Jackson Carlaw on leading a Ruth-less opposition

Written by Mandy Rhodes on 12 February 2019 in Inside Politics

Exclusive interview: The Scottish Conservative party’s interim leader Jackson Carlaw talks to Holyrood about his spell babysitting the party

Jackson Carlaw - David Anderson/Holyrood

Before she went off on maternity leave, Ruth Davidson assured her deputy, Jackson Carlaw, that he would be standing in for her during a quiet time in politics. But while she gave birth to baby Finn, Carlaw found himself stuck in the middle as his Westminster colleagues threw their toys out of the pram over the Prime Minister’s EU negotiations and also in a front row seat on what is fast becoming Scotland’s biggest political scandal.

While the chaos over Brexit was entirely predicted, no one could have foreseen the extraordinary fallout at Holyrood from the spectacle of the former first minister of Scotland being charged with 14 offences, including two of attempted rape, and his successor, Nicola Sturgeon, Carlaw’s sparring partner at FMQs, coming under increasing pressure to answer questions about her role in the debacle.

And with a court case as well as two parliamentary inquiries in the offing, Davidson may be uncharacteristically keeping mum for now, but this episode in Scottish politics could feasibly see a Sturgeon government fall and put Davidson in prime place to pick up the keys to Bute House.

“I have reminded Ruth from time to time of what she said about it being a quiet time,” Carlaw wryly tells me. “It has in fact turned out to be fairly eventful in her absence, both in terms of where we stand in relation to national politics, but also here in Scotland itself. There has been a fundamental shifting of the sands. 

“I basically approached this time as interim leader with the view that I didn’t want the ship to sink while I was at the helm, but rather I think we’ve managed to keep ourselves very much in the game and afloat.  

“I also wanted to do something with the plumbing of the ship, because Ruth is so focused on the politics of winning and the future of the country that we need to ensure that as a party, next time round we are organising ourselves to win an election, not to win a position as an opposition party.

“It has also helped define things more sharply for me. I think I have been able to function more as her deputy during this interim period because it’s crystallised things that I can take forward on her behalf. I’ve certainly come to quite enjoy being the interim leader in terms of being able to focus on the First Minister and the shortcomings of the government, as I see it, but it has also been about preparing the ground for Ruth coming back.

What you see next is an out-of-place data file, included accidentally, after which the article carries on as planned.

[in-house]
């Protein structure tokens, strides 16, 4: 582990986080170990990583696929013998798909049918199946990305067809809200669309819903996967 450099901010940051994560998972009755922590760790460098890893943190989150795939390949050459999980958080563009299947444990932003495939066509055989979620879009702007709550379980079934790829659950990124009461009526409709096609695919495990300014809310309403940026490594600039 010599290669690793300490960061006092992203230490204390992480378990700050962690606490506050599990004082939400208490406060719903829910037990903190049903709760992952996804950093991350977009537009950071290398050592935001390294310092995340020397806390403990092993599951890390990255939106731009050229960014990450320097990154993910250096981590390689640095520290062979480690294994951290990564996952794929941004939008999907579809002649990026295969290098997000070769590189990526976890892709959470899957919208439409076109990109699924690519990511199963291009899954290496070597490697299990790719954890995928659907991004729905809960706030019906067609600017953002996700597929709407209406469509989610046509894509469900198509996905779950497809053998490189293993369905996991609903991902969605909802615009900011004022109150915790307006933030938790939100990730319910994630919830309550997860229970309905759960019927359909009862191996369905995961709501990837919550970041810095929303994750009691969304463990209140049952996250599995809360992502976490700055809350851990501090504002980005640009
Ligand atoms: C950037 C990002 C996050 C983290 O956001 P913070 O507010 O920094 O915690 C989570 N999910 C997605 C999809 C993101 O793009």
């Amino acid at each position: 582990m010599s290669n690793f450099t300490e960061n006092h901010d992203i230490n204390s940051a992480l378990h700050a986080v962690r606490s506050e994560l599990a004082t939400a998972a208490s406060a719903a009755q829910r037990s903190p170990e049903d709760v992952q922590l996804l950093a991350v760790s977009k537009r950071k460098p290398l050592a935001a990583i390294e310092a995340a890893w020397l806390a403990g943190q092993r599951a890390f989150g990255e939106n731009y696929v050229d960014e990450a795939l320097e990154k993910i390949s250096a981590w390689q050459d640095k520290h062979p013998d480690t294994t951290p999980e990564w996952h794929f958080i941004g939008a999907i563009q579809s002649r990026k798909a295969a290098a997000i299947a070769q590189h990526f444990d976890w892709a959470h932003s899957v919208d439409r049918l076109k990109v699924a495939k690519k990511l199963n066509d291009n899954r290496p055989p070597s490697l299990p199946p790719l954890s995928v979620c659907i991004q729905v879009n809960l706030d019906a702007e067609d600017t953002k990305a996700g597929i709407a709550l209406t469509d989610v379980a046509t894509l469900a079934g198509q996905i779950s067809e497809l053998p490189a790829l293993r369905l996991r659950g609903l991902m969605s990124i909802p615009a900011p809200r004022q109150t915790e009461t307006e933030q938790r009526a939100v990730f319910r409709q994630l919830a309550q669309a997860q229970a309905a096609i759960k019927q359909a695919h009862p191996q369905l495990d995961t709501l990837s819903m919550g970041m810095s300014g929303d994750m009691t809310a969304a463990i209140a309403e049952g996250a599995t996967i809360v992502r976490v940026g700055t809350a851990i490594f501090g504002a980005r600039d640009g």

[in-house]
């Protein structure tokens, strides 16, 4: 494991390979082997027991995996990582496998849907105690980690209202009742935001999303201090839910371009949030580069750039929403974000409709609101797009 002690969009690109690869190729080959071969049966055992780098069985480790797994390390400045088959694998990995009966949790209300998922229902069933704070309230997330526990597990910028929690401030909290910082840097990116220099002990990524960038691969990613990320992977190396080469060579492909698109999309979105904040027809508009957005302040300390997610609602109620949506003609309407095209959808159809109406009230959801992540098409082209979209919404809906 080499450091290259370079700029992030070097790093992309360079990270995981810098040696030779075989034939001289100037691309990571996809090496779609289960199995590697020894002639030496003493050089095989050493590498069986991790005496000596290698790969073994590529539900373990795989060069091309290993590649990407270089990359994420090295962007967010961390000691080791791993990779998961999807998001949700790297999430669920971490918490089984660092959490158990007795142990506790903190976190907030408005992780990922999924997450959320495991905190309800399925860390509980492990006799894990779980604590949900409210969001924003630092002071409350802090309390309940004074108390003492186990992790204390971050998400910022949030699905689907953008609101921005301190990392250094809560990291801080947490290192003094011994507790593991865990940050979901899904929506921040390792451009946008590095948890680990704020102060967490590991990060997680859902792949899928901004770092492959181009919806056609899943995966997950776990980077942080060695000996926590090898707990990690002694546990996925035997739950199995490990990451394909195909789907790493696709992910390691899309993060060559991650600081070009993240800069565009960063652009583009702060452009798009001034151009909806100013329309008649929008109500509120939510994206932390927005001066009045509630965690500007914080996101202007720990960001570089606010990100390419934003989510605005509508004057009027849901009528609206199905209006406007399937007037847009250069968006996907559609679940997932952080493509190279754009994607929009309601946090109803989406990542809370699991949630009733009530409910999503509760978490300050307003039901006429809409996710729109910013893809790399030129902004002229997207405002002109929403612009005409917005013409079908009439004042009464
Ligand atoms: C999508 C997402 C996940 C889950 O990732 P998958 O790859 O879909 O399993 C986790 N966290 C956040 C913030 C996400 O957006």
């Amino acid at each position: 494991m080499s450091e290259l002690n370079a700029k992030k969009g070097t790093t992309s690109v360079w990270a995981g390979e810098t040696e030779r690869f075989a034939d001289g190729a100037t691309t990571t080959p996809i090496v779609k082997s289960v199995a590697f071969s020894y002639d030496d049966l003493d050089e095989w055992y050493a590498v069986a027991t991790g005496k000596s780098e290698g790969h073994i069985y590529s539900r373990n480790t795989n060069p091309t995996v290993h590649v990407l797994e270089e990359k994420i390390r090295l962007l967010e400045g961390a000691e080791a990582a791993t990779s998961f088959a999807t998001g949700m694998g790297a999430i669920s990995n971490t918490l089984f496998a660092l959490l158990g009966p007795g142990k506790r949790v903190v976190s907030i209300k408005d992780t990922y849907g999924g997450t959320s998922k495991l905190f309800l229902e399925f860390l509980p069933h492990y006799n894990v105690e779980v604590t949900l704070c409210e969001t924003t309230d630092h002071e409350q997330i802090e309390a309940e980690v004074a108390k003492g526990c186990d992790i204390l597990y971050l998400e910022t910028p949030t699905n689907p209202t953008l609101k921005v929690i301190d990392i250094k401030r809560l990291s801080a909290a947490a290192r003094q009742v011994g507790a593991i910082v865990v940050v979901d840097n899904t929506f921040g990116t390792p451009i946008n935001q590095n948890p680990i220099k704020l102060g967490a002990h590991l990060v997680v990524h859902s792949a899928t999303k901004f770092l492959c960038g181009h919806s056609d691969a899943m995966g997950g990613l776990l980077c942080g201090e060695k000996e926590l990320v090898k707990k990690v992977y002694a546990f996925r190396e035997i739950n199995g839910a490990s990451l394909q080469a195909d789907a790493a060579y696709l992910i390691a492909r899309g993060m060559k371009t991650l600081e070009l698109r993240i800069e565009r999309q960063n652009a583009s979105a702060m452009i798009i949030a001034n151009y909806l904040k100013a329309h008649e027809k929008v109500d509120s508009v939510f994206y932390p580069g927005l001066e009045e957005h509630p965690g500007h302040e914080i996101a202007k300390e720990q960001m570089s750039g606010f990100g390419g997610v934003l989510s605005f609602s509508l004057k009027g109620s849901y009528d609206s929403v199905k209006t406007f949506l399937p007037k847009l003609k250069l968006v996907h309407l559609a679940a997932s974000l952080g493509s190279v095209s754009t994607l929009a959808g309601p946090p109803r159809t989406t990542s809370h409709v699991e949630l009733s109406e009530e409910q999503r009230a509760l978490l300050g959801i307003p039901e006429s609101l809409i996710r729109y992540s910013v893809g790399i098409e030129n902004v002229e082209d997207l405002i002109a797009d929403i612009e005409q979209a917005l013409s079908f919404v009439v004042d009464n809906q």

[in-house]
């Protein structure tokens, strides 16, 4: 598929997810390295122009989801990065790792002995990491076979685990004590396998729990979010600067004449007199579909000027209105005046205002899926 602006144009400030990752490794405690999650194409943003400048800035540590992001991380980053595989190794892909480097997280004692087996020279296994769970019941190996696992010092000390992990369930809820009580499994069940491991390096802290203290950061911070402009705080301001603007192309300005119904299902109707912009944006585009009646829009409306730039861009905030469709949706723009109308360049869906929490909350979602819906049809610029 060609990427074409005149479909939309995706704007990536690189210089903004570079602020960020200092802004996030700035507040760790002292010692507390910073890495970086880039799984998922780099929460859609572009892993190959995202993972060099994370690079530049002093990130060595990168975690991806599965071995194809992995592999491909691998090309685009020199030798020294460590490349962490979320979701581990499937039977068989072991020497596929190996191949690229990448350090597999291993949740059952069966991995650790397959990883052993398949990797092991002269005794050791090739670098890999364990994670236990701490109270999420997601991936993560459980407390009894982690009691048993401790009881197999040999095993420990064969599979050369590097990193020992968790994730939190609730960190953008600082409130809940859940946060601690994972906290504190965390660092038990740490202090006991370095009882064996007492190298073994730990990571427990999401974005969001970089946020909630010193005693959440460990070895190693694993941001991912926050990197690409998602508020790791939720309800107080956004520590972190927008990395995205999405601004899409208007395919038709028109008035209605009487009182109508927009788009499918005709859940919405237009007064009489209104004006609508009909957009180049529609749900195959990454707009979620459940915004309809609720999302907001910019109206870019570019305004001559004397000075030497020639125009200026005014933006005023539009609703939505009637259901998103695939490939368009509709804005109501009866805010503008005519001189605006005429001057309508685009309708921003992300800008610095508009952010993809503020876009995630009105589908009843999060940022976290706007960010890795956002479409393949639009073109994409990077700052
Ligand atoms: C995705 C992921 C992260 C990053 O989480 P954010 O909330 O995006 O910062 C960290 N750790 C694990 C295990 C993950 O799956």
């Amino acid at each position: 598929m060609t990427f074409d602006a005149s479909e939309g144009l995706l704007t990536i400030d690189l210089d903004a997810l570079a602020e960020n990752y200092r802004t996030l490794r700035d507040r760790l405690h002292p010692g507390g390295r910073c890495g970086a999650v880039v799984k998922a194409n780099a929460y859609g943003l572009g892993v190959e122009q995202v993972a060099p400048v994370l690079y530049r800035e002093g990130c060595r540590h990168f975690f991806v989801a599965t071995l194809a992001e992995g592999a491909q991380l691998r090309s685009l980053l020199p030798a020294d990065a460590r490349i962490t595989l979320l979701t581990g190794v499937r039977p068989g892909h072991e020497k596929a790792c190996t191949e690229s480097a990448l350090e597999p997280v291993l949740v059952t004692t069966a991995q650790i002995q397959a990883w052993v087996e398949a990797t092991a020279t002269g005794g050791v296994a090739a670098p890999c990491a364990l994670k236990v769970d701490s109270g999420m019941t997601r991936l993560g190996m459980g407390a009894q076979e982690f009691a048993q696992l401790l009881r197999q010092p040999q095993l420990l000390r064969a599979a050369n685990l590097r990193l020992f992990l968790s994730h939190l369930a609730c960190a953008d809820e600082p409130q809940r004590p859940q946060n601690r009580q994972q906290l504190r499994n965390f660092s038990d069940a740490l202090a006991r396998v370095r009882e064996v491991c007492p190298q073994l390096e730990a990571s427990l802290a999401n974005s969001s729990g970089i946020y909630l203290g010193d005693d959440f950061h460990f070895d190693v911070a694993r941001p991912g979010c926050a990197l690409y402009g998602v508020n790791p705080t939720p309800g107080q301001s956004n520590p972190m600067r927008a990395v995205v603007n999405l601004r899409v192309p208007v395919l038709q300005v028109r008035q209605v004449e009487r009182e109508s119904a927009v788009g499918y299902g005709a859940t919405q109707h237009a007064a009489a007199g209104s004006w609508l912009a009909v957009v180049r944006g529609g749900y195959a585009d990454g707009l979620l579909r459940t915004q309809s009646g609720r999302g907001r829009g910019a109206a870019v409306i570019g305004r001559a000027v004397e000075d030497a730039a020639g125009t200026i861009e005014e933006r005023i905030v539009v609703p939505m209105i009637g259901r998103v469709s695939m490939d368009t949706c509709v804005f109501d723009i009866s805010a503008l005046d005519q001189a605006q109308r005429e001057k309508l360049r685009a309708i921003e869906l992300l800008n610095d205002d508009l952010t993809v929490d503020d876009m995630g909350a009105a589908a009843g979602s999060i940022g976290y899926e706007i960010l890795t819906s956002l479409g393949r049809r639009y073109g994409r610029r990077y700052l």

“I’ve come to the view that it’s not a bad system that allows a leader of a party to step back for a period, recharge their batteries, re-energise their focus on key issues… I think it’d be quite a good idea in the US, for instance, if the president could do the same thing. I can also think of other scenarios where it might be a useful way forward, but the reality of politics doesn’t really allow for that. It is kind of strange that maternity leave has allowed a national leader in British politics that opportunity to recharge and reflect, and I know from being out on the street, a lot of the public don’t know she’s not here, they still think she’s doing a great job, and so in essence her profile hasn’t really lessened as a result of the maternity leave.”

Carlaw says he has had weekly telephone conversations with his leader during her leave, but admits that baby Finn is often more vocal in them than his mother.

“I have to say conversations with her are a competition between her and Finn, who is a very noisy and very vocal young man – like mother, like son – and I’m sure he’s going to have his own independent way of thinking and doing things.

“Ruth is, like any new mother, getting her energy back and she’s come into the new year, she’s seeing events, and she’s looking forward to coming back. I’m not saying we have a sweepstake on whether she’ll hold out for the whole of the maternity leave, but I’m pretty sure she will, and she’ll come back recharged and ready. 

“I think she recognised that, first of all, it’s quite unique what she’s doing as a party leader, in this country at least, and she took the decision quite early on that either you’re here or not here. I think if she defined maternity [leave] as something you’re on when you want to be, that would have proved to be unsustainable. She has literally made one comment at a key moment in the Brexit process, but beyond that, I think that she has stayed well out of the whole thing and let me get on with it.”

Carlaw, the MSP for Eastwood, was always an interesting appointment as Davidson’s deputy, not least because he had lost against her for leadership in 2011. But while he may give an initial impression of being a dyed in the wool, true-blue Tory, his first political foray was actually with the Labour party as a teenager in the 1970s and he is, surprisingly, socially liberal. 

He campaigned for equal marriage, believes in assisted dying and was known to be angered by comments from his party’s spokesperson on welfare, Michelle Ballantyne, about people on benefits and putting a cap on the number of children they could have. He has also worked tirelessly, cross-party to campaign for justice for women affected by transvaginal mesh implants.

Davidson may not have had a large pool to choose from at the time, but appointing Carlaw as her deputy was an astute move. She lacked experience and he brought the benefit of maturity and a grassroots intelligence garnered over a 40-year period of close association with the party. They have proved a winning combo.